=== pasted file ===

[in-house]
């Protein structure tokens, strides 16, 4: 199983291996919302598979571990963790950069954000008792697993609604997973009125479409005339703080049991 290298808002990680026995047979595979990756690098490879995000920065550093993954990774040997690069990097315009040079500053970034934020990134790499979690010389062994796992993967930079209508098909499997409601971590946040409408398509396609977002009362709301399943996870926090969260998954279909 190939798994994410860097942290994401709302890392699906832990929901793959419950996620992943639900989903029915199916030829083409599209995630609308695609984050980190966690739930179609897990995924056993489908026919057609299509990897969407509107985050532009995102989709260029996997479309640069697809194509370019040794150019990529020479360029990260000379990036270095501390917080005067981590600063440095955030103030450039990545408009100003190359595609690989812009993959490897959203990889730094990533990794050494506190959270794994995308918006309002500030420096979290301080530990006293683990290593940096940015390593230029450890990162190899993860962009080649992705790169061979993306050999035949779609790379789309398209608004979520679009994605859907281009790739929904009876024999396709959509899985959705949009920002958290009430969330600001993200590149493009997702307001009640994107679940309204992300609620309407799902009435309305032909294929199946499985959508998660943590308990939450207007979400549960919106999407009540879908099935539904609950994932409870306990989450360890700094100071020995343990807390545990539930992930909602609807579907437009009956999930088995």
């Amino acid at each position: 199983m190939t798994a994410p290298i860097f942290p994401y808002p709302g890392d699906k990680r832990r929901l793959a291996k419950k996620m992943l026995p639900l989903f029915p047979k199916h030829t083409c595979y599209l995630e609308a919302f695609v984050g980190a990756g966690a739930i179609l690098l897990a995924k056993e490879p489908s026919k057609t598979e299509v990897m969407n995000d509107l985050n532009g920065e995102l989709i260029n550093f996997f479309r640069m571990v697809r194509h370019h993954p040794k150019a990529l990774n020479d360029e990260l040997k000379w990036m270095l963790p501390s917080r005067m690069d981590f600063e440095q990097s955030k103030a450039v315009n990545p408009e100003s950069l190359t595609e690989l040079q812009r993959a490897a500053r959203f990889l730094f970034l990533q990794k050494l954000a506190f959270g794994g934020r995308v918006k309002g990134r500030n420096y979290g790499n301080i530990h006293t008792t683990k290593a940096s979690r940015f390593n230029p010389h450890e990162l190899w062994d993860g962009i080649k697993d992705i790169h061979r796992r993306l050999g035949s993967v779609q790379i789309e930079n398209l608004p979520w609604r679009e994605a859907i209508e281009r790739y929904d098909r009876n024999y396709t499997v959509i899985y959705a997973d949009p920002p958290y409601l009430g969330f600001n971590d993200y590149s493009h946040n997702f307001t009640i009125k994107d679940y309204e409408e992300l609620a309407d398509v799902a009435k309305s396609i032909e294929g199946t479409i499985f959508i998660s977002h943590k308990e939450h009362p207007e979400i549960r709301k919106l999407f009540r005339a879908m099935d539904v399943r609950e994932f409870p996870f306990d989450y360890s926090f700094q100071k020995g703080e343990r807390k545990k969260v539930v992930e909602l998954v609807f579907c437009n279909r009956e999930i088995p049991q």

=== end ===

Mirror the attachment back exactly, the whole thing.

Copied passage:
[in-house]
């Protein structure tokens, strides 16, 4: 199983291996919302598979571990963790950069954000008792697993609604997973009125479409005339703080049991 290298808002990680026995047979595979990756690098490879995000920065550093993954990774040997690069990097315009040079500053970034934020990134790499979690010389062994796992993967930079209508098909499997409601971590946040409408398509396609977002009362709301399943996870926090969260998954279909 190939798994994410860097942290994401709302890392699906832990929901793959419950996620992943639900989903029915199916030829083409599209995630609308695609984050980190966690739930179609897990995924056993489908026919057609299509990897969407509107985050532009995102989709260029996997479309640069697809194509370019040794150019990529020479360029990260000379990036270095501390917080005067981590600063440095955030103030450039990545408009100003190359595609690989812009993959490897959203990889730094990533990794050494506190959270794994995308918006309002500030420096979290301080530990006293683990290593940096940015390593230029450890990162190899993860962009080649992705790169061979993306050999035949779609790379789309398209608004979520679009994605859907281009790739929904009876024999396709959509899985959705949009920002958290009430969330600001993200590149493009997702307001009640994107679940309204992300609620309407799902009435309305032909294929199946499985959508998660943590308990939450207007979400549960919106999407009540879908099935539904609950994932409870306990989450360890700094100071020995343990807390545990539930992930909602609807579907437009009956999930088995």
């Amino acid at each position: 199983m190939t798994a994410p290298i860097f942290p994401y808002p709302g890392d699906k990680r832990r929901l793959a291996k419950k996620m992943l026995p639900l989903f029915p047979k199916h030829t083409c595979y599209l995630e609308a919302f695609v984050g980190a990756g966690a739930i179609l690098l897990a995924k056993e490879p489908s026919k057609t598979e299509v990897m969407n995000d509107l985050n532009g920065e995102l989709i260029n550093f996997f479309r640069m571990v697809r194509h370019h993954p040794k150019a990529l990774n020479d360029e990260l040997k000379w990036m270095l963790p501390s917080r005067m690069d981590f600063e440095q990097s955030k103030a450039v315009n990545p408009e100003s950069l190359t595609e690989l040079q812009r993959a490897a500053r959203f990889l730094f970034l990533q990794k050494l954000a506190f959270g794994g934020r995308v918006k309002g990134r500030n420096y979290g790499n301080i530990h006293t008792t683990k290593a940096s979690r940015f390593n230029p010389h450890e990162l190899w062994d993860g962009i080649k697993d992705i790169h061979r796992r993306l050999g035949s993967v779609q790379i789309e930079n398209l608004p979520w609604r679009e994605a859907i209508e281009r790739y929904d098909r009876n024999y396709t499997v959509i899985y959705a997973d949009p920002p958290y409601l009430g969330f600001n971590d993200y590149s493009h946040n997702f307001t009640i009125k994107d679940y309204e409408e992300l609620a309407d398509v799902a009435k309305s396609i032909e294929g199946t479409i499985f959508i998660s977002h943590k308990e939450h009362p207007e979400i549960r709301k919106l999407f009540r005339a879908m099935d539904v399943r609950e994932f409870p996870f306990d989450y360890s926090f700094q100071k020995g703080e343990r807390k545990k969260v539930v992930e909602l998954v609807f579907c437009n279909r009956e999930i088995p049991q």